DC-HSPA+ was and is still one of their greatest assets. People even now fallback to it on purpose because their LTE is becoming worthless.

        • Terry

          OMG. Your rants are truly starting to get old. If you hate Tmo so much, please leave. Clears the Airwaves for me. And feel free to bash me all you want on here and call me whatever you want. I will live another day even if that happens. I feel better now.

        • Mr Paul

          You can also feel better than I will not be leaving just because people like you feel this is a space reserved for hooting and hollering about how they think T-Mobile is so great.

          Your company is led by a troll CEO, a troll CTO, and a board of trolls, who troll people better than they are and their company is (the most laughable forum of hypocrisy), and don’t have the balls to answer simple questions like “When do you plan to cover the other 2/3 of the country?” without changing to subject or repeating the same excuse again. And so; we’ll ‘troll’ you with fact, even if we are the minority in these comments.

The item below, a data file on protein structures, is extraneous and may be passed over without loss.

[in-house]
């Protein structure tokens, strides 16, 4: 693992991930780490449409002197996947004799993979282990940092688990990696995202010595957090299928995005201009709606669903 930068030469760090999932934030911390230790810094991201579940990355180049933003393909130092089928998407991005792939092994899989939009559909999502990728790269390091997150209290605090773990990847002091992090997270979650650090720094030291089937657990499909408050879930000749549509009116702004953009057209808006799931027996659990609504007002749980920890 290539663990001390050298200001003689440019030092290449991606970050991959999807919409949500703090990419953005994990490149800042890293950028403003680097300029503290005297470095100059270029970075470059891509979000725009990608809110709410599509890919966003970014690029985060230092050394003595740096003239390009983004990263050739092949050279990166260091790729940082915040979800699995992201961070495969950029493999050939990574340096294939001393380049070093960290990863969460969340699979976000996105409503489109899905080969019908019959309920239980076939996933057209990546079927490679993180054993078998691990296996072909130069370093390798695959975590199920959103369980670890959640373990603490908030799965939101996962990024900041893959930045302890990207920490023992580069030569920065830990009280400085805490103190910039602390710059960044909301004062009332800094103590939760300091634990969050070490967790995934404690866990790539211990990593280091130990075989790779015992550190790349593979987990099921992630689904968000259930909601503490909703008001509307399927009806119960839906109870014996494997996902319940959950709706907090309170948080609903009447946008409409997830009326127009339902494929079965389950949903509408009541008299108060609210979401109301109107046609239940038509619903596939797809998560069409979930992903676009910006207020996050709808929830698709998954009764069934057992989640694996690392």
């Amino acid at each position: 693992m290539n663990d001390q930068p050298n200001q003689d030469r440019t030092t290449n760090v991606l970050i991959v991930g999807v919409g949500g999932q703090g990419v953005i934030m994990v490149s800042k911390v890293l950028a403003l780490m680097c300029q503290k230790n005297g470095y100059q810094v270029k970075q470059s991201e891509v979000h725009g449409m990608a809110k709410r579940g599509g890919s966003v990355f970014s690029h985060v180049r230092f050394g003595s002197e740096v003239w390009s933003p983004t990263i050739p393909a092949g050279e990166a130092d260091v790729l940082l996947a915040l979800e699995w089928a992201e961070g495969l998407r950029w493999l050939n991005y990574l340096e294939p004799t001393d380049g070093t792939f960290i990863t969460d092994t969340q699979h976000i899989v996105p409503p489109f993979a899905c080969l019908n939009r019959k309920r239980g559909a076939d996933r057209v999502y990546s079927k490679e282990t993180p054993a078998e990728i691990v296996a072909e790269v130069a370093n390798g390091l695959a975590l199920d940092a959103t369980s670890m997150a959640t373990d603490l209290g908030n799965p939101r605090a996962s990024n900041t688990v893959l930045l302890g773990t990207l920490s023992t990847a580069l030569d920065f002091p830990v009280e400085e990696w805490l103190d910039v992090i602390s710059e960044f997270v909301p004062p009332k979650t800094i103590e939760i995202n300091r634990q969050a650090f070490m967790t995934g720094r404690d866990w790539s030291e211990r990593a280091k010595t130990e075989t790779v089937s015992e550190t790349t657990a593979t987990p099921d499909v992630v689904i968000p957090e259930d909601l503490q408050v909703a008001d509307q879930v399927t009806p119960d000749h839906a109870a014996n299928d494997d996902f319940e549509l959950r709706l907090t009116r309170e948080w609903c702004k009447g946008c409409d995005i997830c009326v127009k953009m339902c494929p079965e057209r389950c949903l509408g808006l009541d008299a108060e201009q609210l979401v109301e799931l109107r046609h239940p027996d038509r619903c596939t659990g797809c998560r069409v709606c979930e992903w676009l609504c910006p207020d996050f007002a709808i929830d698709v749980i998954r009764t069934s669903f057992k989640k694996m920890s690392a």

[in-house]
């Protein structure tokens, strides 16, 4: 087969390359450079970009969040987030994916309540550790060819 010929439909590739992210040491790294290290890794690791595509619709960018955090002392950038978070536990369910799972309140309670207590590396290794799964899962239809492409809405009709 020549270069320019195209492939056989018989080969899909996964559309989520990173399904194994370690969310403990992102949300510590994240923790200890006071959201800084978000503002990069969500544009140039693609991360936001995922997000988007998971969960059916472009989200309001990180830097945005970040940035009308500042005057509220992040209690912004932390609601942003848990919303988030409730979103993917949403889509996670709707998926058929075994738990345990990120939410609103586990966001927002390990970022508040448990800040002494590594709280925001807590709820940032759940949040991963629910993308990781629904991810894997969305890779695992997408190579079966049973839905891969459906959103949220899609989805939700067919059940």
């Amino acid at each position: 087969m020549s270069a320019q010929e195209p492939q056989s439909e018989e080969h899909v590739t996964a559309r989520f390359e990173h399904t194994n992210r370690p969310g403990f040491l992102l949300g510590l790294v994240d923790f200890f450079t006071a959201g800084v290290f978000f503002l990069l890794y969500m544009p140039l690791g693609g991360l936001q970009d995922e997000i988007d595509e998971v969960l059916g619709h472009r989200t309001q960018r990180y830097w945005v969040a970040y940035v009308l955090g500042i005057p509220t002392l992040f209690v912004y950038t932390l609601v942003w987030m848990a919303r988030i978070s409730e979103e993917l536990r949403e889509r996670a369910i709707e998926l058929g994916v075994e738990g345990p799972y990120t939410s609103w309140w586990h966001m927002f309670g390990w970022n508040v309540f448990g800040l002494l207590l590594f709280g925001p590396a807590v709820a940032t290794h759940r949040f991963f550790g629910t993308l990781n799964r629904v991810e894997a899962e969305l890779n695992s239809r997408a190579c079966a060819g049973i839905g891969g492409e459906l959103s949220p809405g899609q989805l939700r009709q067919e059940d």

It doesn’t matter what anyone says; you’re all going to scream at us for stating anything other than what you or your CEO wants to hear. That’s too bad.

          It’s an open discussion forum and if you’re a little older than 12 you’d understand why and act appropriately.

        • Bill Berry

          Totally agree…but where T-Mobile has towers and they’re 4G LTE and there is no next tower and coverage goes to zero; I don’t get that. Rural areas don’t require LTE but that’s the rub; it’s either 2G EDGE or 4G LTE, no HSPA+ as every city across America has, a 3.5G technology. I love my SG3 (non-LTE), but oh boy is it aggravating on EDGE. Budgets matter, but T-Mobile doesn’t distinguish the data you have when it comes to their plans do they other than amount. I sure miss those $2.99 unlimited data per month plans.